Polluting Touch: Taps cleaned after Dalit’s touch

Village women and children vigorously clean common water taps only because a Dalit has used it before them. They maintain that even if a Dalit has brushed up against it, the tap has to be 'purified'.

This is a clear sign of Untouchability as is practised in many parts of India. This so-called “tradition” exists despite the fact that the enforcement of any disability arising out of Untouchability is an offence punishable in accordance with law as per the Article 17 of the Indian Constitution.  It was drafted in 1949 specifically to eradicate & abolish the practice of Untouchability. Yet  68 years later, the practice still reigns in far too many parts of the country.This is a shocking proof to the fact that caste barriers in India are still alive and strong.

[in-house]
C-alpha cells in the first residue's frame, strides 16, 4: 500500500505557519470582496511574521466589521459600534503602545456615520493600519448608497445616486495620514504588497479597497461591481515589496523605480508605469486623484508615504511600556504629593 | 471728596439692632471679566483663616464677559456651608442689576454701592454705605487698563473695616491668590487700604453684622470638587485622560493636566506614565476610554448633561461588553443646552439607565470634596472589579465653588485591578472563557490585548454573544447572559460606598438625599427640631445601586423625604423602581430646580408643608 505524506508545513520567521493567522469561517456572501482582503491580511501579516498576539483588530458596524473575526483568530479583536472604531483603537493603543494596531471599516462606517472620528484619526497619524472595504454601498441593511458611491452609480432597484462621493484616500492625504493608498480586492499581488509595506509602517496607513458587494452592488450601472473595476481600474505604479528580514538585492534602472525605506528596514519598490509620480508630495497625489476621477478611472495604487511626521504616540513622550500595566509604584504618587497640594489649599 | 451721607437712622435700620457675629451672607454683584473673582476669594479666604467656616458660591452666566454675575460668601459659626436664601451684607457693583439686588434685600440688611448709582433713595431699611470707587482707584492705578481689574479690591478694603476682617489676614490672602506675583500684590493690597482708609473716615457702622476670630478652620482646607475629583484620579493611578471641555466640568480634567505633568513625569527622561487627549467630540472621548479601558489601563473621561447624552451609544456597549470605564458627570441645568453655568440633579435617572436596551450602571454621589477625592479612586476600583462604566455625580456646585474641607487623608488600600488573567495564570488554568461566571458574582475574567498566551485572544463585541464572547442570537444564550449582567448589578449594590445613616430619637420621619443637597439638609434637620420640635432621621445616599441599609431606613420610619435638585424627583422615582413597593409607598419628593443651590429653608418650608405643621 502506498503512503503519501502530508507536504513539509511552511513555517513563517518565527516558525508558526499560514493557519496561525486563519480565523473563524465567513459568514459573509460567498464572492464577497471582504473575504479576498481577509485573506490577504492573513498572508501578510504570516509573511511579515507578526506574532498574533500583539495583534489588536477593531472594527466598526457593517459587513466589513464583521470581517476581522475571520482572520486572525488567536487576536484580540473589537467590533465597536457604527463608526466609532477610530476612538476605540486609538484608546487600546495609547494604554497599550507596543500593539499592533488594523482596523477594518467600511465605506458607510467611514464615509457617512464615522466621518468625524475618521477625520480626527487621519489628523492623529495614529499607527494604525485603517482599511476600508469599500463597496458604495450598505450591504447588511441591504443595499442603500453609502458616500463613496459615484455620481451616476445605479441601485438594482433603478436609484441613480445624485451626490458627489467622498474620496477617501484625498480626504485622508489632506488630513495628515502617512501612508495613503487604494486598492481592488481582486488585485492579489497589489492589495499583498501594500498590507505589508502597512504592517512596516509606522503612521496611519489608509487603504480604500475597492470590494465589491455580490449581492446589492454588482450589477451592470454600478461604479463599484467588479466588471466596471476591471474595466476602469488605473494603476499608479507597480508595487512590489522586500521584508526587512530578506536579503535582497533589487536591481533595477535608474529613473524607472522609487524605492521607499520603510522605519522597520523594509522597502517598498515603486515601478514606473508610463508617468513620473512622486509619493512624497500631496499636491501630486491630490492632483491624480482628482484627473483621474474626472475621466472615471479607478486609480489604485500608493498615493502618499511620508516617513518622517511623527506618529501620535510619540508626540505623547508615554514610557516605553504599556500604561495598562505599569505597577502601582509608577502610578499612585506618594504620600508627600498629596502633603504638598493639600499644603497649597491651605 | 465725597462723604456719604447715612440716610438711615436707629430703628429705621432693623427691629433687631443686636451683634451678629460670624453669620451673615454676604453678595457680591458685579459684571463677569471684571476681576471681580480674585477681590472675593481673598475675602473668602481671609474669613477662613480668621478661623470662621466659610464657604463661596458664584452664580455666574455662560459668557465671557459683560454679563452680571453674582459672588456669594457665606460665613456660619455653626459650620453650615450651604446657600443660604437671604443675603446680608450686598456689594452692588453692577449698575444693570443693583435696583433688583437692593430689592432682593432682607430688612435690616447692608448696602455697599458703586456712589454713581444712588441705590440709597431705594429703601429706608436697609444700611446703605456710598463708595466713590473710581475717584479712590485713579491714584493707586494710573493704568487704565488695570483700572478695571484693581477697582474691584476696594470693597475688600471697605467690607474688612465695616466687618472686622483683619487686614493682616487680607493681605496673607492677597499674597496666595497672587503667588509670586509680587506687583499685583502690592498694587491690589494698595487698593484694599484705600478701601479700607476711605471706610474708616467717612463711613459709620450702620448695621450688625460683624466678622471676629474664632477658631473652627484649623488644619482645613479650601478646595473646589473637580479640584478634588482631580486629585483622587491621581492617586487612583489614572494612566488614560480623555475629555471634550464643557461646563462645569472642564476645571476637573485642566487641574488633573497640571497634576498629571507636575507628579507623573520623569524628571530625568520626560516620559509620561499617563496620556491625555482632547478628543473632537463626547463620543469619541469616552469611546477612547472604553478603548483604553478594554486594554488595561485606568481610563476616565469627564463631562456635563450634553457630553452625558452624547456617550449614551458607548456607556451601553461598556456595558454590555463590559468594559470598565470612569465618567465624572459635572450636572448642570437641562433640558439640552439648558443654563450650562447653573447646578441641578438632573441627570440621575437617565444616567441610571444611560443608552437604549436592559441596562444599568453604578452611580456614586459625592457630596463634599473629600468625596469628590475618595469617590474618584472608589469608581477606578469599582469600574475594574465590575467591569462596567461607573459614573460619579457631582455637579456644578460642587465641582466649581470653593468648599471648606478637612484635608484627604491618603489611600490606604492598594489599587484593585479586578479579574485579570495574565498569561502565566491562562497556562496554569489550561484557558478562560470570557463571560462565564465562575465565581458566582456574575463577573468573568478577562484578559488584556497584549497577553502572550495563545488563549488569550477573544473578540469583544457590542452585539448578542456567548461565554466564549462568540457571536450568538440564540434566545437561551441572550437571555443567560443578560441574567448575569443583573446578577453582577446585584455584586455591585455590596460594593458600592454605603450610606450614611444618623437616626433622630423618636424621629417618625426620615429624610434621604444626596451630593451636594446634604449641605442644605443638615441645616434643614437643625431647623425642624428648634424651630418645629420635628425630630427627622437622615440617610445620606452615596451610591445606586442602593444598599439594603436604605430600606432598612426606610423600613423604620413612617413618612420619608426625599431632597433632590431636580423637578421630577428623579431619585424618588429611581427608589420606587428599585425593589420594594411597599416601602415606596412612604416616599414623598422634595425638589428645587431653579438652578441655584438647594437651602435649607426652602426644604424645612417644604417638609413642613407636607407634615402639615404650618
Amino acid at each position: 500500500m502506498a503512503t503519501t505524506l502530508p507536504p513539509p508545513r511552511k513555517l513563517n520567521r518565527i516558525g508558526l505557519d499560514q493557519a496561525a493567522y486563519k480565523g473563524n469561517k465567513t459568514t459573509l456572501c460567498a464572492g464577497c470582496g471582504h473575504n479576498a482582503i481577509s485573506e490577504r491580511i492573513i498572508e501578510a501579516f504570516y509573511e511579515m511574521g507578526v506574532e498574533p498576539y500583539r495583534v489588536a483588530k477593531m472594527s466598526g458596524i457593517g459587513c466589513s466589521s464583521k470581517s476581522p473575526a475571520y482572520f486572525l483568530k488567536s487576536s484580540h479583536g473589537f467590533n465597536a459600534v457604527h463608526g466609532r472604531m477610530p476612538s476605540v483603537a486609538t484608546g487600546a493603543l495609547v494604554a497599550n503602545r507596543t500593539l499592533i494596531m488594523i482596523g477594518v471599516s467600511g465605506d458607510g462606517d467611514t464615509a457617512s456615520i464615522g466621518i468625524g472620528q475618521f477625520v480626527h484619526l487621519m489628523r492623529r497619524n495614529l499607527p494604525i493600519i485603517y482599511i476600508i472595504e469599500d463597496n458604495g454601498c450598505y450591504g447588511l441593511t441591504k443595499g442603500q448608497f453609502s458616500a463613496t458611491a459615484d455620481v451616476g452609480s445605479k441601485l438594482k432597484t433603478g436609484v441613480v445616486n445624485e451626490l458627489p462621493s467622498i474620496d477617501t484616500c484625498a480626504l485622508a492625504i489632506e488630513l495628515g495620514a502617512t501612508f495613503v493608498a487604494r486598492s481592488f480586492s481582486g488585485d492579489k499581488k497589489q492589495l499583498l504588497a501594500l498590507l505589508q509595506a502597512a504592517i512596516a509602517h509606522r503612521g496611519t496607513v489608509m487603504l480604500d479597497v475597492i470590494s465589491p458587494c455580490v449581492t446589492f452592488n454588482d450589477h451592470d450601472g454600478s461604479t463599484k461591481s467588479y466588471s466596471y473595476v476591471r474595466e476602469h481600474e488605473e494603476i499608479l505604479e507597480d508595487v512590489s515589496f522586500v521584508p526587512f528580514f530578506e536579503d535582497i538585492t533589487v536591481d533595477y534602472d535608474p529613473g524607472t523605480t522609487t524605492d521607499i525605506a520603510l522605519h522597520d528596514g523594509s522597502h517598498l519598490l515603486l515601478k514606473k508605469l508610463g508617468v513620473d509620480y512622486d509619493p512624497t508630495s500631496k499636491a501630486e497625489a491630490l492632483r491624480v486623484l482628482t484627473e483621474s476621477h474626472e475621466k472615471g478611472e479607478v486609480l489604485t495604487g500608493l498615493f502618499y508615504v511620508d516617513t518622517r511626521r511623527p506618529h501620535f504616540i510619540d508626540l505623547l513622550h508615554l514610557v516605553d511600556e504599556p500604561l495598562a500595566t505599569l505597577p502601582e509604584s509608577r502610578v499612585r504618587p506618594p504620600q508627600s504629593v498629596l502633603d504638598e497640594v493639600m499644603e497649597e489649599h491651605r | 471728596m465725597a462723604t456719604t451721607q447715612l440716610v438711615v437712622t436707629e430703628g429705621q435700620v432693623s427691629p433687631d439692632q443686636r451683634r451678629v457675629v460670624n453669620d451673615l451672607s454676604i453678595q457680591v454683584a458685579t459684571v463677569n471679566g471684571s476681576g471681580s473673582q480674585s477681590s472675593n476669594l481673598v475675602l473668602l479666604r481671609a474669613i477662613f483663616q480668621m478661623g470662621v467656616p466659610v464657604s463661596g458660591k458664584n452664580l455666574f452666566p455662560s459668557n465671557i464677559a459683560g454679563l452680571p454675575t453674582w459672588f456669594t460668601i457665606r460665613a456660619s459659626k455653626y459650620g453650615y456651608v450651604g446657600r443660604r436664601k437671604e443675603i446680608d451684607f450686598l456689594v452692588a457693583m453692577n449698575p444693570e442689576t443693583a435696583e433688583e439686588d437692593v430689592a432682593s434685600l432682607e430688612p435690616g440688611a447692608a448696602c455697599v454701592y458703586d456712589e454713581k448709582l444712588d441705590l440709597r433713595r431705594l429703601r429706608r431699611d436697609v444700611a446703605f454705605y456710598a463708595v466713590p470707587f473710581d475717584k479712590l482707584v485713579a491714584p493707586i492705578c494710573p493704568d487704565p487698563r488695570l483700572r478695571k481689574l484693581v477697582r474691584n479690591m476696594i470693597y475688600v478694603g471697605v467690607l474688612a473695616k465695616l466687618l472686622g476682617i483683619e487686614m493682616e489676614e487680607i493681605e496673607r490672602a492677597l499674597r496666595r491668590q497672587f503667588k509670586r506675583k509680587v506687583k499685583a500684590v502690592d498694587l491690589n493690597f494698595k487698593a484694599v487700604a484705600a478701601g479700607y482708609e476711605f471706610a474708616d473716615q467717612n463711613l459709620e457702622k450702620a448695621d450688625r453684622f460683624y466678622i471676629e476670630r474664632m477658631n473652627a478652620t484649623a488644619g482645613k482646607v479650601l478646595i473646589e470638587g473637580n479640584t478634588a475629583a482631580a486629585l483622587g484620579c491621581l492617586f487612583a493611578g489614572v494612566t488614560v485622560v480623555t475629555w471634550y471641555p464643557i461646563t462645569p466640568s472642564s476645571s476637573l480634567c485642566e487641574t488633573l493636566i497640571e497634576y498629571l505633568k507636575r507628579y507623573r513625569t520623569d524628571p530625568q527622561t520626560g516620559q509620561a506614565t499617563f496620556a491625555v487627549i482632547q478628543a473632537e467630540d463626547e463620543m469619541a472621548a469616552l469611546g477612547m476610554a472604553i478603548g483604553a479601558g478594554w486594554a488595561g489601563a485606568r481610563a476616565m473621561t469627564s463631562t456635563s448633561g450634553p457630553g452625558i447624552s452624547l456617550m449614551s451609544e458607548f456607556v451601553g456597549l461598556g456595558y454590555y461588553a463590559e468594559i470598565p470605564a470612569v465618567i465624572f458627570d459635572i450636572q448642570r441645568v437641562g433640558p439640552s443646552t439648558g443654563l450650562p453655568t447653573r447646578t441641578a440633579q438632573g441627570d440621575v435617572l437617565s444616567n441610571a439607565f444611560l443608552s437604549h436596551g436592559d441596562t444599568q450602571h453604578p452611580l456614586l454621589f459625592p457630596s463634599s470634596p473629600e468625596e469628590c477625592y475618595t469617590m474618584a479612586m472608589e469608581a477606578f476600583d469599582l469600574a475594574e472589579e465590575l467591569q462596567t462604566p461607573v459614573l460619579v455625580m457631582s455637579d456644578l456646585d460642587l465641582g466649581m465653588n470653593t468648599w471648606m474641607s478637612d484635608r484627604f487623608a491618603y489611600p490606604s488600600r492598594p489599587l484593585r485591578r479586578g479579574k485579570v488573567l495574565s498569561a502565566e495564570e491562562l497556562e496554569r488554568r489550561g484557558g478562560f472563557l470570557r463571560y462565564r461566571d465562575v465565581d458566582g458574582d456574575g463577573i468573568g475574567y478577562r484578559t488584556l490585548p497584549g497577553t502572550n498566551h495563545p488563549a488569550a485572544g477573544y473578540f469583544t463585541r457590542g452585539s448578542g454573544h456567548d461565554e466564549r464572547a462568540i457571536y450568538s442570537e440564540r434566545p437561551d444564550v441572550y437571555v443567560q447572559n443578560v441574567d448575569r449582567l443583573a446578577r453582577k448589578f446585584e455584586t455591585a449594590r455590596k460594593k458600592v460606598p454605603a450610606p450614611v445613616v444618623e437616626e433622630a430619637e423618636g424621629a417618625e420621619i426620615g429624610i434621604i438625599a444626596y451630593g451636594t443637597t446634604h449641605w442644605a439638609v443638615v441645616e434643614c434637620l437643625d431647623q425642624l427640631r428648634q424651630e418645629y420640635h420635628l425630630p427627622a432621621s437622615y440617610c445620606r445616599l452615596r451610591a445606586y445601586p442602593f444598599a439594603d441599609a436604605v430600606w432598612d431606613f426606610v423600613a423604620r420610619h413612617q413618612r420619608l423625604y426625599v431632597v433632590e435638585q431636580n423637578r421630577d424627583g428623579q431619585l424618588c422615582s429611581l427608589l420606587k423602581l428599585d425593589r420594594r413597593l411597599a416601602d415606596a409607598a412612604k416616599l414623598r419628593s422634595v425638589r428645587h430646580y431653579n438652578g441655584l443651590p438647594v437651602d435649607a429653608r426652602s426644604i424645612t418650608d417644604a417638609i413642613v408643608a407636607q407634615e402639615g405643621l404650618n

This video is a part of the “Article 17” campaign launched by Video Volunteers, in order to urge theNational Commission for Schedule Castes, which is the government body that is constitutionally appointed to direct and implement the safeguards against untouchability, to prosecute cases of untouchability.

 

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